Clément Morge is a 23 year-old filmmaker and VFX artist. He studied at Luc Besson’s film school, “L’Ecole de la Cité” in Paris at the age of 19. After the completion of his studies, he worked on multiple feature films as an intern, some of which are “Lucy”, “Malavita” (also called “The Family”), or “Three Days To Kill”, where he grasped the foundations of filmmaking by working alongside several professionals from the industry. Clément then decided to learn more about Visual Effects at the Vancouver Film School where he studied for a year.
When he returned to France, he worked at Mikros Images Paris for a while, taking on the responsibilities of Layout and Matchmover artist. The opportunity to work on Besson’s following movie “Valerian and the City of a Thousand Planets” – a space opera – came up during this time, for which he was the Visual Effects Witness Cameraman. Based on this project, Christopher Nolan asked Clément to assist the visual effects team working on “Dunkirk”, his then latest film.
In late 2016, Clément worked on the production part of “Valerian” as a Matchmover artist again. He returned to his very first love: filmmaking. He is currently working on the post-production for the next fantastic short “Richard Pastel’s Misadventure”.
Title: The Powerful Potential of Believing in Yourself and not Giving Up
God knows how hard it is to get settled in the film industry, or simply as a freelance artist.
What are the different processes that will get you there ?
What can be the solutions when you are coming from a small, discrete, and underrated area?
How to create opportunities?
Is it so much a matter of “where you are coming from” and to what extent?
As a young director-wannabe from the countryside of France, those are the many questions I asked myself when I knew I wanted to be part of the making of tomorrow’s cinema.
Charalambos Margaritis was born in 1985 in Cyprus.
He graduated from the National Superior Fine Arts School of Paris (ENSBA) in 2012. His work is centered around printmaking, animated films, drawing and painting. In 2010 he studied the traditional icon painting techniques with the monk Paisios Agrapides in the Cell of Saint Archangels in Karyes of Mount Athos, where he resided for three months.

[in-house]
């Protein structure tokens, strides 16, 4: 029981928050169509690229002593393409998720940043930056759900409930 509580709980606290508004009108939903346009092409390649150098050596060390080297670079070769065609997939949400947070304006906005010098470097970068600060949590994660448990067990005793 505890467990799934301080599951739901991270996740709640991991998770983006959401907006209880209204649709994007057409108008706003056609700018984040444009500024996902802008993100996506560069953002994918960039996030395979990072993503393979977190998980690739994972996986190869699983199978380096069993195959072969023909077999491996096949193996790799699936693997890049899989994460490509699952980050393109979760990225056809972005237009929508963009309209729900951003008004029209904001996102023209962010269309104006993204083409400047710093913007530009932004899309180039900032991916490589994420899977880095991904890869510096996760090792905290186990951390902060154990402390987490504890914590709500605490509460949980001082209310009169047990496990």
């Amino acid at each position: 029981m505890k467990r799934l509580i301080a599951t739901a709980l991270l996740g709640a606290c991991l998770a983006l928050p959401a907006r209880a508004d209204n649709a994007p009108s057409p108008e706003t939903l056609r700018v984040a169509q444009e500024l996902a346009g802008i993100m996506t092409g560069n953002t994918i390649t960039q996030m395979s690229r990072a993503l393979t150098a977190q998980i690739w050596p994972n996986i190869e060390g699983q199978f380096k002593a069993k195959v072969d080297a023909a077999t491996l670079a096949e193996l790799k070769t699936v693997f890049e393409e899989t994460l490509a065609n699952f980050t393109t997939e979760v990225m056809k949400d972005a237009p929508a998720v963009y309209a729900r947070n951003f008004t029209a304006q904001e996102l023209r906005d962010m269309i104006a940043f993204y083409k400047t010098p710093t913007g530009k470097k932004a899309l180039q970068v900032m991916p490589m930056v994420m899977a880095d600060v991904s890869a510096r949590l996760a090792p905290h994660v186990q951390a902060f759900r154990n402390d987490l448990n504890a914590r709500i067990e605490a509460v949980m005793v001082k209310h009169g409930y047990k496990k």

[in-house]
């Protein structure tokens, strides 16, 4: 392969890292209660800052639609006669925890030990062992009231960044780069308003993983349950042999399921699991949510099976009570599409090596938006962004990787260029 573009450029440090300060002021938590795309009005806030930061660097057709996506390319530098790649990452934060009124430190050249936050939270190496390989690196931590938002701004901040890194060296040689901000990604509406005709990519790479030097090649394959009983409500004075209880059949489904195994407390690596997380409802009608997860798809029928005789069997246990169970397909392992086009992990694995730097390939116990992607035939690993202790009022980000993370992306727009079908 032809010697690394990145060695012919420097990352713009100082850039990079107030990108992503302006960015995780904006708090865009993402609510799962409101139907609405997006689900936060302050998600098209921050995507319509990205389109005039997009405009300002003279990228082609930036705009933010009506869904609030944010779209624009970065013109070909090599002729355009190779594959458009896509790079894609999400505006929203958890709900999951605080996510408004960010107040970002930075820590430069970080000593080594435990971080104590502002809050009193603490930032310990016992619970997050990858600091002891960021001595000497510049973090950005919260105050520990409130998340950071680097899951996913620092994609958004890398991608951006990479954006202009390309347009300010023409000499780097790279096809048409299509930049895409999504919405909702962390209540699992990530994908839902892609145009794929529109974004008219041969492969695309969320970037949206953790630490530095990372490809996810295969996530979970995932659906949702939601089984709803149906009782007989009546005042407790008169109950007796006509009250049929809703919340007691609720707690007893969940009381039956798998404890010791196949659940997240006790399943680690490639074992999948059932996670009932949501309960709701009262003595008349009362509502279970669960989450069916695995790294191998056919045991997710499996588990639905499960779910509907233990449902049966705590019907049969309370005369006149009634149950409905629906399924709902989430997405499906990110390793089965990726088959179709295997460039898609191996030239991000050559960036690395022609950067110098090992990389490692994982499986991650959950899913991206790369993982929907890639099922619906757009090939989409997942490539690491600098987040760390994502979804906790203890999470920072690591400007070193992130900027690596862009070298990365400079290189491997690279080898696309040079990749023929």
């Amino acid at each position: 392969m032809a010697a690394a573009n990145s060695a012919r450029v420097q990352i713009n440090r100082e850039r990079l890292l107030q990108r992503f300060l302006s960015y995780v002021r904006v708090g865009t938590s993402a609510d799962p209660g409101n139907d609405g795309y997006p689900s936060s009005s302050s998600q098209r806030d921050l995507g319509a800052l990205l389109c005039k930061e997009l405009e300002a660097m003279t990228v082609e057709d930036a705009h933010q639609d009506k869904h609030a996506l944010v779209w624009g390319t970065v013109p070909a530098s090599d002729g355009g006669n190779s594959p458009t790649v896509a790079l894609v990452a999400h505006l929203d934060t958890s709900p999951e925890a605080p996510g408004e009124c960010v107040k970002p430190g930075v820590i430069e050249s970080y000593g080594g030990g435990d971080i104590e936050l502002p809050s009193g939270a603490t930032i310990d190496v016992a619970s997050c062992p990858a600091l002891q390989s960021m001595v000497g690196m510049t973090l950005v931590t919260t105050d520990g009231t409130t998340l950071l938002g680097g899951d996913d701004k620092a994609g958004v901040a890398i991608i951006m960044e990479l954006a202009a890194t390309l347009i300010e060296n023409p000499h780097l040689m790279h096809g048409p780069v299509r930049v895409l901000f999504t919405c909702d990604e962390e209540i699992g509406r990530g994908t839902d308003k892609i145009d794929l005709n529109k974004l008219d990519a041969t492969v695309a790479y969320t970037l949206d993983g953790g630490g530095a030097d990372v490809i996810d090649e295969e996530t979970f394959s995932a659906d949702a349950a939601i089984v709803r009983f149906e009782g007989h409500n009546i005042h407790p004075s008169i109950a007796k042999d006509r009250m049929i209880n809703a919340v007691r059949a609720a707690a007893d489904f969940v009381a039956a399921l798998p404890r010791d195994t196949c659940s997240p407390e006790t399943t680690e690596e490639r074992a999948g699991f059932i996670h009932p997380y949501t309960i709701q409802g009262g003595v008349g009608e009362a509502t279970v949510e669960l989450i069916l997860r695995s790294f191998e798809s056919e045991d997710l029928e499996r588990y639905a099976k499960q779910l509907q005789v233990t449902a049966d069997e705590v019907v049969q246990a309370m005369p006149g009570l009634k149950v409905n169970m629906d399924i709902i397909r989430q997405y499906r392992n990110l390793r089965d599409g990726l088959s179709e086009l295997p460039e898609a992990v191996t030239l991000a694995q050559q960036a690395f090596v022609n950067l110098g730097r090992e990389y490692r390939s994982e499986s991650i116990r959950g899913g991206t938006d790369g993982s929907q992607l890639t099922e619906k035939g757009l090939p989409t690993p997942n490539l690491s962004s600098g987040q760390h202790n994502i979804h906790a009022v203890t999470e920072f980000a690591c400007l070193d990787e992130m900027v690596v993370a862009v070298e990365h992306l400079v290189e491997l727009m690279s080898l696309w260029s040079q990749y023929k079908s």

He taught drawing and animated film techniques to children from 8 to 15 years old on three occasions: firstly, during 2011 and 2012, as a part of the creative writing workshops of La Cité des Mots, organized by the writer Catherine Zoungrana in Paris. Then, on December 2013, in the Centre Pompidou, during the event Stopmotion. Finally, for the post-diploma program “AIMS” (Artiste Intervenant en Milieu Scolaire) of the Fine Arts Schools of Paris, that takes place in Saint Ouen (suburb of Paris). He also taught drawing in HEC (Haute Ecole de Commerce) for the year 2014 – 2015. In 2013 he worked as a member of the admissions jury for the entrance examinations of the Fine Arts School of Paris.
He participated in several exhibitions in France, as the event Graver Maintenant in Reuil Malmaison in 2009, the second edition of the International Drawing Fair (FID) in Paris in 2010, the exhibition Nulla Dies Sine Linea in the library of the Ecole Normale Supérieure of Paris in 2011, the Salon of Poissy in Paris in 2013 and in all the Sarcelles’ Engraving Biennales since 2009.
In Cyprus he participated, in December of 2013, in the exhibition Othellos – Rebirth that took place in the Othellos cinema theater, part of the European Capital of Culture of Paphos. In October 2014 he worked with the classical music ensemble Trio Dell’Arte, creating three animated shorts for three of their concerts in Nicosia, Limassol and Paphos. In April 2015 he participated in the Street Art Square Festival.
His 2012 short animated film, Workhouse, was selected and presented in several festivals in Cyprus and abroad, as the London Greek Film Festival, the International Motion Festival in Nicosia, the Con Film Festival in Philadepheia, the Los Angeles Cine Fest and others. At the same time, he has created (alone and in collaboration with others) video clips for several musicians in Greece and in France, such as the group Active Member, Yiorgos Zambetas, the group Pulcinella, Ian Balzan and others.